HR Compliance Insights
New Form I-9 Available for Employers
The U.S. Citizenship and Immigration Services’ (USCIS) revised version of the Form I-9 must now be used for all new hires and rehires beginning November 1, 2023. The updated form brings several enhancements, including a new checkbox for employers enrolled in E-Verify to indicate virtual document examination, reduces Section 1 and 2 down to one page, and moved Section 3 for rehires and reverifications to a separate page, among other changes.
EEOC Proposes Guidance on Harassment in the Workplace
The U.S. Equal Employment Opportunity Commission (EEOC) has released proposed guidance to help employers comply with federal antidiscrimination laws that prohibit workplace harassment based on protected characteristics. The guidance features content that the EEOC believes an anti-harassment policy and process should contain in order to be effective. We will monitor the proposed guidelines for further information.
NLRB Simplifies Joint Employer Liability
The National Labor Relations Board (NLRB) has issued a new rule that makes it easier for multiple companies to qualify as joint employers under shared liability for labor law violations and legal obligations to negotiate with unions. The rule significantly impacts franchisors and employers that hire from staffing firms. See our upcoming HR-Alert for more information.
California Continues COVID-19 Recall Rights for Laid Off Staff
Effective January 1, 2024, California extends its protections for laid off employees affected by the COVID-19 pandemic. Employees who were laid off due to the pandemic were to be provided with information about opening job positions and to be offered the positions when available by covered employers. The law has been amended to modify the definition of laid off employees to cover separations occurring on or after March 4, 2020, and has been extended to expire on December 31, 2025.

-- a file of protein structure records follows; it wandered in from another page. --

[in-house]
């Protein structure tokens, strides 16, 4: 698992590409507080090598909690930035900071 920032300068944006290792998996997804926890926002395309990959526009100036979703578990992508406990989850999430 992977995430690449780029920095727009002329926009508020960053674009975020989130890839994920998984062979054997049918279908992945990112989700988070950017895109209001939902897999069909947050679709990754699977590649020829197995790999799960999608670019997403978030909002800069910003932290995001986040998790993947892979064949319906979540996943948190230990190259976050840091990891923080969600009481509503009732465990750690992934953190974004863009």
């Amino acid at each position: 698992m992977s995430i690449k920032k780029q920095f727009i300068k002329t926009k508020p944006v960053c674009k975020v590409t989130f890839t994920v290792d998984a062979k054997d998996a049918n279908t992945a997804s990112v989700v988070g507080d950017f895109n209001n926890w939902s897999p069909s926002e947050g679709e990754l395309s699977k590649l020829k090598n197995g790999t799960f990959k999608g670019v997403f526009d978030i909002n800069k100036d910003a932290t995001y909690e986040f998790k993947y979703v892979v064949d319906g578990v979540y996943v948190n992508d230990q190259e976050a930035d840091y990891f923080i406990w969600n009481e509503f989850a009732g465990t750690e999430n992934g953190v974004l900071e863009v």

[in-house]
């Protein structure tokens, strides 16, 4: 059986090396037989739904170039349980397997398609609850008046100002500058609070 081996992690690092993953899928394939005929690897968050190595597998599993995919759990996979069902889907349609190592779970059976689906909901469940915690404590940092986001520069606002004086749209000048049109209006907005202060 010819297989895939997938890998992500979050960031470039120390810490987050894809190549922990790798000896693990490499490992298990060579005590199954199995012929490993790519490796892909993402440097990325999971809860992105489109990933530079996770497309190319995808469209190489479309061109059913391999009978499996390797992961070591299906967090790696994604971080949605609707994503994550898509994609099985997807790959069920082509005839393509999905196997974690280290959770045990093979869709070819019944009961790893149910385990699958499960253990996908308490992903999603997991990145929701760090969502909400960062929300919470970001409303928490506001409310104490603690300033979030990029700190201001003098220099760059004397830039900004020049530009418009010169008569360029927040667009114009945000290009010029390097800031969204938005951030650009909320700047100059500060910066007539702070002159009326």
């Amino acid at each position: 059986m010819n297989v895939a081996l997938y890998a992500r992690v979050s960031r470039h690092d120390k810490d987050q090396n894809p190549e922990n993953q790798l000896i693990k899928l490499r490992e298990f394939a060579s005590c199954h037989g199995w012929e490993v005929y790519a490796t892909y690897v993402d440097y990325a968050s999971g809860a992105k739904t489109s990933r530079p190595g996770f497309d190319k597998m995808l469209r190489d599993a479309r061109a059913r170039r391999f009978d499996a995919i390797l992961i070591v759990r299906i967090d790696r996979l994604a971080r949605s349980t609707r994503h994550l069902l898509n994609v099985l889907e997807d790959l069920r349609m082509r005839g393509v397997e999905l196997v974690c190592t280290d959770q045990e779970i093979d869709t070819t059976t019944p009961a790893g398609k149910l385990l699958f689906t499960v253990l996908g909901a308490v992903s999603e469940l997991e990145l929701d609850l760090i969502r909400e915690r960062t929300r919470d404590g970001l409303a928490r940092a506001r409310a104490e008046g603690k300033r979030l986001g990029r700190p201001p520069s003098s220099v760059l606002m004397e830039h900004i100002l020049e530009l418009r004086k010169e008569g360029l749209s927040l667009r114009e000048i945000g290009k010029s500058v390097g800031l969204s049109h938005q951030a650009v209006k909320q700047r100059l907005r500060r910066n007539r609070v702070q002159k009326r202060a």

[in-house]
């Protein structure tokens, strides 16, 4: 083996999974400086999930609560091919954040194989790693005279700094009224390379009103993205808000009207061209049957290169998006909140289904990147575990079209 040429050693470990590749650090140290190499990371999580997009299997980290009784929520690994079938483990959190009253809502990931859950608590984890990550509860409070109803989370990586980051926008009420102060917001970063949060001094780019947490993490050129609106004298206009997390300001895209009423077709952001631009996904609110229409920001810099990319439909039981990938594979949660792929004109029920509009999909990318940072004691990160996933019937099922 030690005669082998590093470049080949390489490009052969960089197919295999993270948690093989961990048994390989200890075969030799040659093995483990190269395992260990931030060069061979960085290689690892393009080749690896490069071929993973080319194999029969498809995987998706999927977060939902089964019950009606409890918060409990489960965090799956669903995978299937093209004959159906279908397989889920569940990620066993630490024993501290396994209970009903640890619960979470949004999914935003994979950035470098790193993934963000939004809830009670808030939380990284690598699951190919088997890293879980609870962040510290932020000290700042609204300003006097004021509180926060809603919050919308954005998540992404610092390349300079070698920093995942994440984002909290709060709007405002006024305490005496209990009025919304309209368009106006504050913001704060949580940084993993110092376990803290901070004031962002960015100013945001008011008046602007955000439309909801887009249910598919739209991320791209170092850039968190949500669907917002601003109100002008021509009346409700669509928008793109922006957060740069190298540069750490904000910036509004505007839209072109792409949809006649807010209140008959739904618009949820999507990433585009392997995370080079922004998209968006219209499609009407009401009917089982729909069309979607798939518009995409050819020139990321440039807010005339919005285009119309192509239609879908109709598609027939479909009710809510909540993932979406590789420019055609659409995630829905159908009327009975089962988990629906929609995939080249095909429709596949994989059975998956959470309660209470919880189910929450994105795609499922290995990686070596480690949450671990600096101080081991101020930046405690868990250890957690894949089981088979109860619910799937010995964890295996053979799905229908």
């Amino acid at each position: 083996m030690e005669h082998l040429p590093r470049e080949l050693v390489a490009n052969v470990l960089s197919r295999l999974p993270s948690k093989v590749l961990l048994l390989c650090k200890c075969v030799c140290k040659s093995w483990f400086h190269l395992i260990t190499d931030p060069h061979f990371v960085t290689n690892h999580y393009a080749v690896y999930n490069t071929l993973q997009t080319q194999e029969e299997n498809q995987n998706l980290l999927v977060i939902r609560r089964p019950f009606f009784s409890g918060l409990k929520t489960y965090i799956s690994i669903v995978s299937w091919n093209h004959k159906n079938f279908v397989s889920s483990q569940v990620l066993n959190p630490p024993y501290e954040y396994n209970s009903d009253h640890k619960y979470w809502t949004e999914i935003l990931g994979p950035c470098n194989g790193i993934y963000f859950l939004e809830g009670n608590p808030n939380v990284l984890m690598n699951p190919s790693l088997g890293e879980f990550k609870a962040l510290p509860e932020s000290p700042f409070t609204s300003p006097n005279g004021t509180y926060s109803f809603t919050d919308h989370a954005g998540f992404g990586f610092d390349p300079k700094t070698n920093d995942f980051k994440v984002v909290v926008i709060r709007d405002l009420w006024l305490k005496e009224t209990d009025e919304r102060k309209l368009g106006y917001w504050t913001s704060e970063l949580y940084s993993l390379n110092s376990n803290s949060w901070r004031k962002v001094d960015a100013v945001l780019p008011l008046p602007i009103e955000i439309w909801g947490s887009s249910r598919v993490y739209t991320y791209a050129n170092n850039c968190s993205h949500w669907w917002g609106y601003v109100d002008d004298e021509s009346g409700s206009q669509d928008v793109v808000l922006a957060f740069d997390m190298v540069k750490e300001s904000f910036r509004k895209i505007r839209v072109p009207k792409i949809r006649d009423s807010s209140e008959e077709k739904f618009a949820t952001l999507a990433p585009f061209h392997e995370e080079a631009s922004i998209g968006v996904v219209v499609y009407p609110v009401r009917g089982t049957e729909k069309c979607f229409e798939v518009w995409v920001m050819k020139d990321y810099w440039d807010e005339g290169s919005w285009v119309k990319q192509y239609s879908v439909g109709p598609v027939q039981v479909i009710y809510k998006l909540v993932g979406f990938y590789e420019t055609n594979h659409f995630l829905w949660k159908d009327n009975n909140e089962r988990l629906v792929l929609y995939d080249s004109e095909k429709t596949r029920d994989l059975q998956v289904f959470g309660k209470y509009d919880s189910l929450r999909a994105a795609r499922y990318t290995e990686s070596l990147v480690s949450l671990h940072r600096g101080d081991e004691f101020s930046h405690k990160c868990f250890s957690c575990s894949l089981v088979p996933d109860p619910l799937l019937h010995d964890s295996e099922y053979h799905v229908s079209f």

Hawaii Amends Equal Pay Act
Effective, January 1, 2024, employers with at least fifty or more employees are required to include an hourly or salary rate that the employer reasonably expects to compensate for the role within a job posting.
Chicago, Illinois Eliminates Subminimum Wage for Tipped Employees
Chicago, Illinois has passed the One Fair Wage ordinance, which eliminates the subminimum wage, otherwise known as the tip credit, for tipped employees working within the city. Currently, employers must make up the difference if an employees’ tips combined with their direct pay at the subminimum hourly rate does not meet the standard minimum wage. Under the new ordinance, the tip credit will be gradually phased out over a five-year period beginning July 1, 2024.
Illinois Passes Paid Leave for All Workers Act
Effective January 1, 2024, Illinois will require private employers to provide up to 40 hours of paid leave that can be used for any reason. See our HR-Alert for more information.
Illinois Releases Equal Pay Act Reporting Requirements
Illinois is requiring private businesses with 100 or more employees in the state of Illinois to report certain payroll information to the Illinois Department of Labor to obtain an Equal Pay Registration Certificate. Employers must submit their certificates to the state by March 24, 2024. See our HR-Alert for more information.
Massachusetts Amends Paid Family and Medical Leave
Effective November 1, 2023, Massachusetts employees have the option to “top off” their Paid Family and Medical Leave (PFML) wage replacement benefits with available accrued paid leave to receive up to 100% of wage replacement during their PFML-qualified leave. Effective January 1, 2024, Massachusetts changes the employer contribution rates and benefit amounts under the Paid Family and Medical Leave Act (PFMLA). See our HR-Alert for more information.
Minnesota Bans Applicant Pay History Inquiries
Effective January 1, 2024, Minnesota employers are prohibited from asking job applicants their pay history to help narrow racial and gender pay gaps. Employers will need to base their salary offer on market conditions and the applicant’s skills, education, and other qualifications. The law applies to all Minnesota employers, regardless of size, and applies to all job applicants, including full and part time employees, contractors, and current employees seeking an internal promotion or transfer.
Minnesota Implements Earned Sick and Safe Time
Effective January 1, 2024, Minnesota will require employers to provide paid Earned Sick and Safe Time to eligible employees. See our HR-Alert for more information.
This content is provided with the understanding that Hilb Group is not rendering legal advice. While every effort is made to provide current information, the law changes regularly and laws may vary depending on the state or municipality. The material is made available for informational purposes only and is not a substitute for legal advice or your professional judgment. You should review applicable laws in your jurisdiction and consult experienced counsel for legal advice.DOWNLOAD PDF